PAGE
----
‘Skateboarding is Super Queer’: An Interview with Vanessa Torres

Vanessa Torres was born in 1986 and became a professional skateboarder at age 14. An immensely talented, stylish athlete, she was one of the first women to make a dent in the male-dominated world of street skating, alongside Elissa Steamer and, later, Alexis Sablone. She is also a universal inspiration to a growing generation of younger women skateboarders. Initially sponsored by the renowned company Element, Torres eventually moved to Meow Skateboards, a smaller, all-women outfit that allows her greater creative control.

Torres is also one of the most outspoken gay skateboarders active in the sport today. At one contest, she showed up wearing a “gay rights” T-shirt a friend designed–a bold move in a sport that still clings to its heteronormative side. When I showed a picture of Torres sliding down a large downhill ledge in pajama bottoms and a hot-pink sports bra to a girlfriend of mine, my friend echoed the apocryphal line about James Bond: “I don’t want to be with her, I want to be her.”

INTO reached Torres by phone on her patio in Long Beach, California. 

Is there a large lesbian community in women’s skateboarding?

I feel like the majority of my inner circle are lesbians, or identify as non-binary or queer. I know a lot of straight people too. [laughs] Skateboarding always brings people together, no matter your preferences. I’ve been really fortunate to grow a crew.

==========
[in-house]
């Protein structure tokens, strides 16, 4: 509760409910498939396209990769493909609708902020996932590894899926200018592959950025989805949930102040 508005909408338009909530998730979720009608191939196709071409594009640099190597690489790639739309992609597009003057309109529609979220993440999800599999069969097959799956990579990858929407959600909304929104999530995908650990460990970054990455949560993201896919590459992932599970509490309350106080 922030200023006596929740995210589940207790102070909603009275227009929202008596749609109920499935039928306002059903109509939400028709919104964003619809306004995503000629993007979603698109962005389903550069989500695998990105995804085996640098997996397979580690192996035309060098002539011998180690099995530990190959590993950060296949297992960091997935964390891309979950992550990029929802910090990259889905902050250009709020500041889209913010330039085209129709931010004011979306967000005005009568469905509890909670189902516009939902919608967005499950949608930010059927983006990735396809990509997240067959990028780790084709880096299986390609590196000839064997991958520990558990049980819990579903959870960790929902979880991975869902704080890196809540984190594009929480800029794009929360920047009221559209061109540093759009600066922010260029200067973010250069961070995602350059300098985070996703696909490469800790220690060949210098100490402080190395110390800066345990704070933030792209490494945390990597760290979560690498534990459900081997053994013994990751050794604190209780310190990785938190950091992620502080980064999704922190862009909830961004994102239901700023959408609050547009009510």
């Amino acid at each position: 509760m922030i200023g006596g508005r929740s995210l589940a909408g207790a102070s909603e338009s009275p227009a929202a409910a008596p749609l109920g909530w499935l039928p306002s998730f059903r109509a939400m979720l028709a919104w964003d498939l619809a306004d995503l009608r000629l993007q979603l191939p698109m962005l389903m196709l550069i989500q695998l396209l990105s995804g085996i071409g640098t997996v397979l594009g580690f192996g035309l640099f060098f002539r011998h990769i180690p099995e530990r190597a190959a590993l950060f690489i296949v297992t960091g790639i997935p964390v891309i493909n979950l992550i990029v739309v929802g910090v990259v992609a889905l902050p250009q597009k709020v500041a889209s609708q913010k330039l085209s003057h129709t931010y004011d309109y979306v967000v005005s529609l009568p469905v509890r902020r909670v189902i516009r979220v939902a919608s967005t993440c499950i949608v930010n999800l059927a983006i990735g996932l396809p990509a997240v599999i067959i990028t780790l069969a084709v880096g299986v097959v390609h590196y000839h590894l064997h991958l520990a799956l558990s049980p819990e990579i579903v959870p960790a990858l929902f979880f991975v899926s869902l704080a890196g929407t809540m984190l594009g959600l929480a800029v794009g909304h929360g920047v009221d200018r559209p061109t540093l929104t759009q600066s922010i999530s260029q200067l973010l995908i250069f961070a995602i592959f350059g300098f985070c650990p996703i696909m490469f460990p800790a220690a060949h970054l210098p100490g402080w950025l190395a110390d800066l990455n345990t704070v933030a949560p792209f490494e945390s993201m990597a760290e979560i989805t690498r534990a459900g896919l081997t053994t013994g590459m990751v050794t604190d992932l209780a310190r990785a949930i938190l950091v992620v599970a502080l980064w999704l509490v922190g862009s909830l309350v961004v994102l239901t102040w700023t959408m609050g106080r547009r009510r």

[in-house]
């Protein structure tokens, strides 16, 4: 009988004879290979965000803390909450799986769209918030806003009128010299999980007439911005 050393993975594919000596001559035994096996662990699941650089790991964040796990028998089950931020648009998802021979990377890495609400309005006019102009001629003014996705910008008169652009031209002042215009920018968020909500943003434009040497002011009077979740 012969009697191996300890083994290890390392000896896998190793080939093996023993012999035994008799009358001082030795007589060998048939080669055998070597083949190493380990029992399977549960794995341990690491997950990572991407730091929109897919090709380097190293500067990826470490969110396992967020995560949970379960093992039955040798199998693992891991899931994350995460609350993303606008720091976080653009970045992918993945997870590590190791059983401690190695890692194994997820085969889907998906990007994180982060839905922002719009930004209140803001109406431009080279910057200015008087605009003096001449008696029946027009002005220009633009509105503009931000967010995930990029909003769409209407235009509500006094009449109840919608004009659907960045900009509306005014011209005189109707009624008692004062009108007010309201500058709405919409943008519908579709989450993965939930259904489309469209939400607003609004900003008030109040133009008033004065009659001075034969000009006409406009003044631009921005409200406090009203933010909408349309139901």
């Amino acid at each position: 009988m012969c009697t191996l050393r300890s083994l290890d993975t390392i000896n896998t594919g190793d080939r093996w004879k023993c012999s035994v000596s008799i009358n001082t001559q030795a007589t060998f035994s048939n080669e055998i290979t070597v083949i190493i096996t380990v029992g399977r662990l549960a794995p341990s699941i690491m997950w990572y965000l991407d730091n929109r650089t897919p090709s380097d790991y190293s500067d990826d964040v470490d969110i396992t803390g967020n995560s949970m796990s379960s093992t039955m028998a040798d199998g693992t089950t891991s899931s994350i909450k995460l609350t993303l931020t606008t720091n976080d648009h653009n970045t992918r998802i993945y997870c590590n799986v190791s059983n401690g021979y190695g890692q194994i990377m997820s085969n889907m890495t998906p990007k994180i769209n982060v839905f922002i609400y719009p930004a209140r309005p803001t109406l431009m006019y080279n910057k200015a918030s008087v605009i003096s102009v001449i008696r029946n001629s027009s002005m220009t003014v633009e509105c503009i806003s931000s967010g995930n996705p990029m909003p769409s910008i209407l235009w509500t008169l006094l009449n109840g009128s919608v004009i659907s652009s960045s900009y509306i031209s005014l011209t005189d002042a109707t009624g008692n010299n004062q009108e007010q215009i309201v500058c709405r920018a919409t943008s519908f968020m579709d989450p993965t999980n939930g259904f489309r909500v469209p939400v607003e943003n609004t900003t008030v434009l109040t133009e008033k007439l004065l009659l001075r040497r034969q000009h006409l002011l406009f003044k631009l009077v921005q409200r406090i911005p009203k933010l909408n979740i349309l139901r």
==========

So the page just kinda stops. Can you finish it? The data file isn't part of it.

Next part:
Growing up, I skated with a lot of dudes, until I got sponsored [by Element] and started traveling and was able to meet other women who skated. When I was young being queer wasn’t talked about as much. Now it’s like, queer is trending, you know what I mean? Which can be annoying, but in skateboarding it’s rad. Right now skateboarding is super queer, and I love it.

Has that changed in the course of your career?

Yeah, it’s gotten more inclusive. Obviously there are many hardships that still lie within skateboarding. I’ve been dating my partner for over a year now, and it’s wild the way she sees the world. I see it in the same way, but I never thought about so many things, especially in skateboarding.

Traveling with dudes, I got so accustomed to a certain energy. There’s this constant banter that everyone has to uphold that can be misogynistic and objectifying. I’m not saying I contributed to the conversation, but I was outside it looking in, really close to it, and they were obviously comfortable with that. Now, being 32 and looking back, I’m like, “Holy shit.” I don’t want to be like, all cis men, I don’t want to point the finger, but in my own experience, more often than not, those are the people that are having these conversations without any regard for how damaging and harmful they can be.

Anyway, there are so many things going on right now in queer skateboarding, so many events and gatherings. Queer people are doing so much for skateboarding, reinforcing safe spaces, community, support and inclusivity. I’ve been getting more involved with that as well, because the energy feels right for me in those spaces, with my people.